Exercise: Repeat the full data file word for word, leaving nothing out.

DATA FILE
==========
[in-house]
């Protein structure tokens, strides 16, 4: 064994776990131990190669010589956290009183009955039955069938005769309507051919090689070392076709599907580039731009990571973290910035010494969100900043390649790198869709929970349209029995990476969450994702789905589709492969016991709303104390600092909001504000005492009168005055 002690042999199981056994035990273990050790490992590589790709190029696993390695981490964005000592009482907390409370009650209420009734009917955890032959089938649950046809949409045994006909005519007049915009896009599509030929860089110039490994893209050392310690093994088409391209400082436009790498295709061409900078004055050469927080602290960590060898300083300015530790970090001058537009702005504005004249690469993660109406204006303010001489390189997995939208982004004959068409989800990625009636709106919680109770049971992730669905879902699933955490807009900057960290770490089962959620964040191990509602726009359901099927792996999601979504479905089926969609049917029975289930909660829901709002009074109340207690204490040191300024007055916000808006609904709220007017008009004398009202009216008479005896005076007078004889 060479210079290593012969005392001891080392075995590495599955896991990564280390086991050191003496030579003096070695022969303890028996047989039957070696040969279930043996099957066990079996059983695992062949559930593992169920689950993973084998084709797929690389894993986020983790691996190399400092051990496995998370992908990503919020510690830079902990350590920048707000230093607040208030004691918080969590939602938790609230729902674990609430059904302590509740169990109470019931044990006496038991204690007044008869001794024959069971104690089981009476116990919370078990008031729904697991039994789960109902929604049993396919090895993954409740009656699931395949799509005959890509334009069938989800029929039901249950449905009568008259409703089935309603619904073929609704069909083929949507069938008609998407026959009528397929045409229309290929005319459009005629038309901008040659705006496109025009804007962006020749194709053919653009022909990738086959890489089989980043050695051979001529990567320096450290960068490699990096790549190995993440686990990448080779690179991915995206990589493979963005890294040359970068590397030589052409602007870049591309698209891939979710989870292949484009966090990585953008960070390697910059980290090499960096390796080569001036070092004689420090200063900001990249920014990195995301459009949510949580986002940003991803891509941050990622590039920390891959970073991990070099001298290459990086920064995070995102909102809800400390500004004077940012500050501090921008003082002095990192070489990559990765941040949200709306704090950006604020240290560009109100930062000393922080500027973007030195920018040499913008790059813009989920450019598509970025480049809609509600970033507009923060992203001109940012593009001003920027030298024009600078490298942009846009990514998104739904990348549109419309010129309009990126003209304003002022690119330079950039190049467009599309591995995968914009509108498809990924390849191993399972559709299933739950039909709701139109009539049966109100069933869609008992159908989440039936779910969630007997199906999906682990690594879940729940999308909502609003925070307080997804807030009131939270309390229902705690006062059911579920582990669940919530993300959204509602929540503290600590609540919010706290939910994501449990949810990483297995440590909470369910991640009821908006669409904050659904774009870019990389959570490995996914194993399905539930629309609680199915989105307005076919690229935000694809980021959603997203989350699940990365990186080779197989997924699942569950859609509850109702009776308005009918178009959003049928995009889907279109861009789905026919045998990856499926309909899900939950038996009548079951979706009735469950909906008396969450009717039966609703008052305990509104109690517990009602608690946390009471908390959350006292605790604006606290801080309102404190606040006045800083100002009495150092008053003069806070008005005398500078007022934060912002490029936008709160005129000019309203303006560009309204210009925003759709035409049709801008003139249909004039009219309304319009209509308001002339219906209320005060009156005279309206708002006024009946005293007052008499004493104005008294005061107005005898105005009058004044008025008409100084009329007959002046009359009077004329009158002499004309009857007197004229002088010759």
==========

[in-house]
């Protein structure tokens, strides 16, 4: 064994776990131990190669010589956290009183009955039955069938005769309507051919090689070392076709599907580039731009990571973290910035010494969100900043390649790198869709929970349209029995990476969450994702789905589709492969016991709303104390600092909001504000005492009168005055 002690042999199981056994035990273990050790490992590589790709190029696993390695981490964005000592009482907390409370009650209420009734009917955890032959089938649950046809949409045994006909005519007049915009896009599509030929860089110039490994893209050392310690093994088409391209400082436009790498295709061409900078004055050469927080602290960590060898300083300015530790970090001058537009702005504005004249690469993660109406204006303010001489390189997995939208982004004959068409989800990625009636709106919680109770049971992730669905879902699933955490807009900057960290770490089962959620964040191990509602726009359901099927792996999601979504479905089926969609049917029975289930909660829901709002009074109340207690204490040191300024007055916000808006609904709220007017008009004398009202009216008479005896005076007078004889 060479210079290593012969005392001891080392075995590495599955896991990564280390086991050191003496030579003096070695022969303890028996047989039957070696040969279930043996099957066990079996059983695992062949559930593992169920689950993973084998084709797929690389894993986020983790691996190399400092051990496995998370992908990503919020510690830079902990350590920048707000230093607040208030004691918080969590939602938790609230729902674990609430059904302590509740169990109470019931044990006496038991204690007044008869001794024959069971104690089981009476116990919370078990008031729904697991039994789960109902929604049993396919090895993954409740009656699931395949799509005959890509334009069938989800029929039901249950449905009568008259409703089935309603619904073929609704069909083929949507069938008609998407026959009528397929045409229309290929005319459009005629038309901008040659705006496109025009804007962006020749194709053919653009022909990738086959890489089989980043050695051979001529990567320096450290960068490699990096790549190995993440686990990448080779690179991915995206990589493979963005890294040359970068590397030589052409602007870049591309698209891939979710989870292949484009966090990585953008960070390697910059980290090499960096390796080569001036070092004689420090200063900001990249920014990195995301459009949510949580986002940003991803891509941050990622590039920390891959970073991990070099001298290459990086920064995070995102909102809800400390500004004077940012500050501090921008003082002095990192070489990559990765941040949200709306704090950006604020240290560009109100930062000393922080500027973007030195920018040499913008790059813009989920450019598509970025480049809609509600970033507009923060992203001109940012593009001003920027030298024009600078490298942009846009990514998104739904990348549109419309010129309009990126003209304003002022690119330079950039190049467009599309591995995968914009509108498809990924390849191993399972559709299933739950039909709701139109009539049966109100069933869609008992159908989440039936779910969630007997199906999906682990690594879940729940999308909502609003925070307080997804807030009131939270309390229902705690006062059911579920582990669940919530993300959204509602929540503290600590609540919010706290939910994501449990949810990483297995440590909470369910991640009821908006669409904050659904774009870019990389959570490995996914194993399905539930629309609680199915989105307005076919690229935000694809980021959603997203989350699940990365990186080779197989997924699942569950859609509850109702009776308005009918178009959003049928995009889907279109861009789905026919045998990856499926309909899900939950038996009548079951979706009735469950909906008396969450009717039966609703008052305990509104109690517990009602608690946390009471908390959350006292605790604006606290801080309102404190606040006045800083100002009495150092008053003069806070008005005398500078007022934060912002490029936008709160005129000019309203303006560009309204210009925003759709035409049709801008003139249909004039009219309304319009209509308001002339219906209320005060009156005279309206708002006024009946005293007052008499004493104005008294005061107005005898105005009058004044008025008409100084009329007959002046009359009077004329009158002499004309009857007197004229002088010759």